The HC also observed that the DT had failed to carefully consider all the relevant facts and circumstances before it pronounced Dr Soo guilty of the charge, and further that the SMC had sought to set aside Dr Soo’s verdict in reaction to public outcry over the DT’s decision. However, the HC stressed that Dr Soo also had a responsibility to look after his own interests, even if his personal inclination was to move on from the episode.

II. MATERIAL FACTS

Dr Soo was an associate consultant psychiatrist at National University Hospital (“NUH”). On 19 January 2015, the Complainant was admitted to NUH by the Husband, after she took an overdose of Tramadol. She was reviewed by Dr Soo, who diagnosed her with adjustment disorder with depressed mood and alcohol misuse. He noted that she bore a risk of self-harm and had a history of depression. She was discharged later that day with a memorandum, which also stated that the Husband had been informed of her proposed treatment plan and was supportive of it. The Complainant subsequently defaulted on her follow-up appointment.

On 20 March 2015, Dr Soo was in the midst of a clinic with a scheduled roster of 17 patients, when he received the call in question. Dr Soo accessed the Complainant’s electronic records and made a contemporaneous record of the call (“Call Note”). The Call Note indicated that Dr Soo was under the impression that the caller was the Husband. The caller also knew key information about the Complainant, including: (a) that Dr Soo was the consultant who had previously attended to the Complainant in January 2015; (b) the Complainant’s personal information and identification details, without which Dr Soo would not have been able to access her electronic records; and (c) the Complainant’s medical state, which was consistent with her history of depression, and risk of self-harm and suicidal ideation. The Call Note also indicated that Dr Soo was given the impression that the situation was urgent, in that the police and an ambulance had been summoned to take the Complainant to IMH but to no avail because she refused to accede to their requests. Subsequently, Dr Soo wrote the Memorandum, which was collected by the Brother. The Brother later also used the Memorandum in support of an application for a Personal Protection Order against the Complainant.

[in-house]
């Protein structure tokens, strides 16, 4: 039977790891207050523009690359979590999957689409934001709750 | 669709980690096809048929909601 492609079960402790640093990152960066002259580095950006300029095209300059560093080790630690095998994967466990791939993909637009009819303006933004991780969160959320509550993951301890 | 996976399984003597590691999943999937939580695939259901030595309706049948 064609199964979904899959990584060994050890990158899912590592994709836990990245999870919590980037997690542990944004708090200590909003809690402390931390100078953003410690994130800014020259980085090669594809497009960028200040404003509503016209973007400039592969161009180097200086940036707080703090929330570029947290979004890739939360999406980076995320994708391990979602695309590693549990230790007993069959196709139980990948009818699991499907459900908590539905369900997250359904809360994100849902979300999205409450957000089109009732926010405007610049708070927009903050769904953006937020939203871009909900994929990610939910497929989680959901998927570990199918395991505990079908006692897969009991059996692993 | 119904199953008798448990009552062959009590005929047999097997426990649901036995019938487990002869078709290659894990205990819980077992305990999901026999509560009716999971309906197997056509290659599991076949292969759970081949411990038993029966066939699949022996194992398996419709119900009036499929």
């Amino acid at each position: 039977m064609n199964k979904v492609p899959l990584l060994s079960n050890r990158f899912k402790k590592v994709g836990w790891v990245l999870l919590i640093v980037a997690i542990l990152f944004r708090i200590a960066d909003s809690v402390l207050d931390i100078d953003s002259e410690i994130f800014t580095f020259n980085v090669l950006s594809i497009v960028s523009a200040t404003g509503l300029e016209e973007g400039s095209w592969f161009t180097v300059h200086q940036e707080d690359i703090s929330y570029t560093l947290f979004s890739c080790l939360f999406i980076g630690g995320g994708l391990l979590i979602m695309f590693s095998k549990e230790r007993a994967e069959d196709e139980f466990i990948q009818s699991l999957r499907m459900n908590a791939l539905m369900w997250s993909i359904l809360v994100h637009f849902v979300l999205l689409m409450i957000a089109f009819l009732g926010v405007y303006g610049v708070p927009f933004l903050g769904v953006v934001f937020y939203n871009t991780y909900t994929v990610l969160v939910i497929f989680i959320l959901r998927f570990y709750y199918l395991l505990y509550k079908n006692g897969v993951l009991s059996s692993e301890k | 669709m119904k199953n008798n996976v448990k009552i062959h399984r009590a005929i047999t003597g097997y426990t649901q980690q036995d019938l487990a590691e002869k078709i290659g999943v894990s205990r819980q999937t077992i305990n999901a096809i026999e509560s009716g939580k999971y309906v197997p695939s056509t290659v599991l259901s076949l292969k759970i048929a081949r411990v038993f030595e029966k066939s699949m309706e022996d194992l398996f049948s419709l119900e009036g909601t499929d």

The Complainant then lodged a complaint against Dr Soo with the SMC, alleging that he had accepted the caller’s account without arranging an appointment with her or otherwise communicating with her to verify the details. The appointed Complaints Committee directed investigation into the complaint, including asking Dr Soo for answers to certain queries. Dr Soo admitted that he had not verified the caller’s identity, and the Complaints Committee did not subsequently take any statements from the Brother or the Husband. After investigation, the Complaints Committee ordered a DT to hold a formal inquiry into the complaint. The SMC then obtained an expert opinion from a consultant in psychiatry (“Expert Opinion”) as to the complaint; the opinion concluded that Dr Soo breached medical confidentiality.

Dr Soo pleaded guilty to the charge of professional misconduct under section 53(1)(d) of the MRA for failing to maintain the medical confidentiality of a patient. He also admitted to an agreed statement of facts (“Agreed Facts”), which stated that:

(a) he did not verify the identity of the person who made the call, by first obtaining the caller’s personal details and then checking the Complainant’s medical records for the Husband’s personal details, or by contacting the Complainant directly before issuing the Memorandum;

(b) he left the Memorandum with his clinic staff, with instructions that it should be handed to the Husband, who had called earlier that day; and